3. Upscale the master-servant relationship. Your relationship with your counterparts can range from that of a mere vendor or customer to a strategic partner (and everything in between). Instead of a subservient situation, you want to create a peer-to-peer relationship based on exchanged value and mutual respect. As the CEO, you can use your stature to help achieve this objective by highlighting the value (business impact) that you deliver.

4. Make principled negotiations part of your culture. My business helps organizations make large leaps in the ability to practice effective multi-lateral (“win-win”) negotiation strategies. In almost every case, their success in this area has been driven by the client’s commitment from the top. Yes, individual sales or procurement professionals and managers want to improve in this area and to generate and reap the benefits, but it takes blessings and support from the C-suite to ensure that this is more than just another checkbox item on the training calendar.

5. Make it about them and not about you. Even rockstar CEOs like Satya Nadella and Jeff Bezos likely understand that, despite their notoriety, when it comes to making big deals happen, they need to step back and let the other side shine. Just look at the way Microsoft announced the LinkedIn deal a few years ago — the two companies focused on the users and shareholders of LinkedIn. When you help prospects come up with intelligent solutions without showing off how smart you are, they will realize the value of your partnership.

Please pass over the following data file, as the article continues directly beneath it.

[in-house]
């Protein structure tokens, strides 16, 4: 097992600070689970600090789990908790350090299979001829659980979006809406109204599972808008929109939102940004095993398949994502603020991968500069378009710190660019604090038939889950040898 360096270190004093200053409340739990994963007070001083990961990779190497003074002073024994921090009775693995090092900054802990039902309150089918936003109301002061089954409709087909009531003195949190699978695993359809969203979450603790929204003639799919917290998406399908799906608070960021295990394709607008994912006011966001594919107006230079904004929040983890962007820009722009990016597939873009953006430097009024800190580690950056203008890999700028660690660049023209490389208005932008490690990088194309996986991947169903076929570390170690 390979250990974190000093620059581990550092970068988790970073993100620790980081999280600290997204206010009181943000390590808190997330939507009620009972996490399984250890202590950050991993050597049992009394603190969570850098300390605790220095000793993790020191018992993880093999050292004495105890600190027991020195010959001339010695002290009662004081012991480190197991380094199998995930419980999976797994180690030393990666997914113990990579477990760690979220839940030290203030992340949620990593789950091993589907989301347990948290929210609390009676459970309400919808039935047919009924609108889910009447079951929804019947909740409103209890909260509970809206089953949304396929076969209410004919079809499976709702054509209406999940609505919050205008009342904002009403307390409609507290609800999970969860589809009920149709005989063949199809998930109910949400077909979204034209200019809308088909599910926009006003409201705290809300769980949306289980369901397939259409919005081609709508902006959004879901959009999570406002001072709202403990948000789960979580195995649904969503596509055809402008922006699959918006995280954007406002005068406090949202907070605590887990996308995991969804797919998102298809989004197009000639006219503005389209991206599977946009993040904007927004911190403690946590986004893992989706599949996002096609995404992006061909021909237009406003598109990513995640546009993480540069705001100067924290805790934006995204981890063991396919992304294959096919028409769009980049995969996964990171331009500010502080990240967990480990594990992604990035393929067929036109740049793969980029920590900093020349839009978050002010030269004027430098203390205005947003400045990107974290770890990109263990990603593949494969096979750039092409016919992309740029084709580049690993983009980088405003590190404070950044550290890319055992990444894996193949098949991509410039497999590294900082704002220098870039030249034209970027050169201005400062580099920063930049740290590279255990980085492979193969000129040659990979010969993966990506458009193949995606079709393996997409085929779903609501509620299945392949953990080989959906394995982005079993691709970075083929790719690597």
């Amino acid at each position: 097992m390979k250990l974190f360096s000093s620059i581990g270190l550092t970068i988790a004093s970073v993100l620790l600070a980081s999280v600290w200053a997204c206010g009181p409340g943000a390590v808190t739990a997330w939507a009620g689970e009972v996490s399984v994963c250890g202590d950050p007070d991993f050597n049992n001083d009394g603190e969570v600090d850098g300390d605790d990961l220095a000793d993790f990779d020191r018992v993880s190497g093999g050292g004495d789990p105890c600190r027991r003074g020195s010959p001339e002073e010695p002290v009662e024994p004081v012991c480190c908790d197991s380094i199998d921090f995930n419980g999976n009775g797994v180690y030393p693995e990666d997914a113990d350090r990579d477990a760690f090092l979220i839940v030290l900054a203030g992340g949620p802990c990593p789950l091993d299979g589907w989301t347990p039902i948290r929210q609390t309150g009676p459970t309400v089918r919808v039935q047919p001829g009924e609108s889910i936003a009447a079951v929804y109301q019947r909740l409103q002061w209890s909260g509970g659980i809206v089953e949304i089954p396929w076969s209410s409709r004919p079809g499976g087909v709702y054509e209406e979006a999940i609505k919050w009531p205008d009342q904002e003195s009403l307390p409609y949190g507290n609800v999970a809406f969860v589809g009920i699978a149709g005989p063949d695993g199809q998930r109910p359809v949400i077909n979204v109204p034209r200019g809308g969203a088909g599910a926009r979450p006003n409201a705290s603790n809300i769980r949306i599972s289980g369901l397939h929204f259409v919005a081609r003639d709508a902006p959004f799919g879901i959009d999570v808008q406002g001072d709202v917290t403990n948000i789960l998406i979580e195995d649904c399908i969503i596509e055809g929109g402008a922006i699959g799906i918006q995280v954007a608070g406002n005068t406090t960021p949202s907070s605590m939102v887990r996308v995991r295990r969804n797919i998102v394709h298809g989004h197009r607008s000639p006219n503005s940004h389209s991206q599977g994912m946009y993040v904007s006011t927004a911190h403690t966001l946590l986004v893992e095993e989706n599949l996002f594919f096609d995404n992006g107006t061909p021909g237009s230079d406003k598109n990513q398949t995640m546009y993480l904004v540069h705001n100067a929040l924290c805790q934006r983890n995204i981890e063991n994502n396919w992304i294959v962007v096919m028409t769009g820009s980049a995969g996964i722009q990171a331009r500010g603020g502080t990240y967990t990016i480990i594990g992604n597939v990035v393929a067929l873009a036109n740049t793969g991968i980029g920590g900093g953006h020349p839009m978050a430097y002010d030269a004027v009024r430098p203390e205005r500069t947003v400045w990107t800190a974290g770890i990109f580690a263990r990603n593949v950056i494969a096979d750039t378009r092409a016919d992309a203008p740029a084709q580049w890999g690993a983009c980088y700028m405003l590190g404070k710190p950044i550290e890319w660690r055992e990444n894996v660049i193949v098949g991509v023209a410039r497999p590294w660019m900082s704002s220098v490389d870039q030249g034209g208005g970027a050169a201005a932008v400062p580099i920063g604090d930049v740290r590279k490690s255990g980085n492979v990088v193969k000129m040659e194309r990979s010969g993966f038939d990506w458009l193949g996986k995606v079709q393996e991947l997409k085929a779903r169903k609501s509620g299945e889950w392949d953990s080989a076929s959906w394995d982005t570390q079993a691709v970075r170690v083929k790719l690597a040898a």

6. Create value-based relationships. Whether you are a CEO or other C-level executive, the more knowledgeable you are about value-based negotiation strategies, the more you will enjoy the process. And you will pass this positive feeling to your team, as well as your counterparts. I recently observed Bill McDermott, CEO of ServiceNow, on CNBC. Even during the current crisis, his enthusiasm about the business impact his company has for its worldwide clients is genuine and infectious. Knowledge-based enthusiasm about your customers helps fuel better outcomes for everyone. It may sound counterintuitive, but if your primary goal is to close the deal, you may close fewer deals. Conversely, if your primary goal is to create value-based relationships for everyone, you could close more deals, both in the short-term and long-term.

An example of a CEO who seems to have done this right was Mark Hurd, former co-CEO of Oracle and CEO of HP, who recently passed at the far-too-young age of 62. Of the hundreds of condolence comments from his former colleagues, many were from sales reps who had worked for him at HP, NCR or Oracle. They spoke about Mark Hurd’s ability to listen, ask relevant questions, do his homework and be supportive of both the sales rep and potential customer. Most importantly, despite his great success in the technology industry, I found that Hurd presented himself with empathy and humility.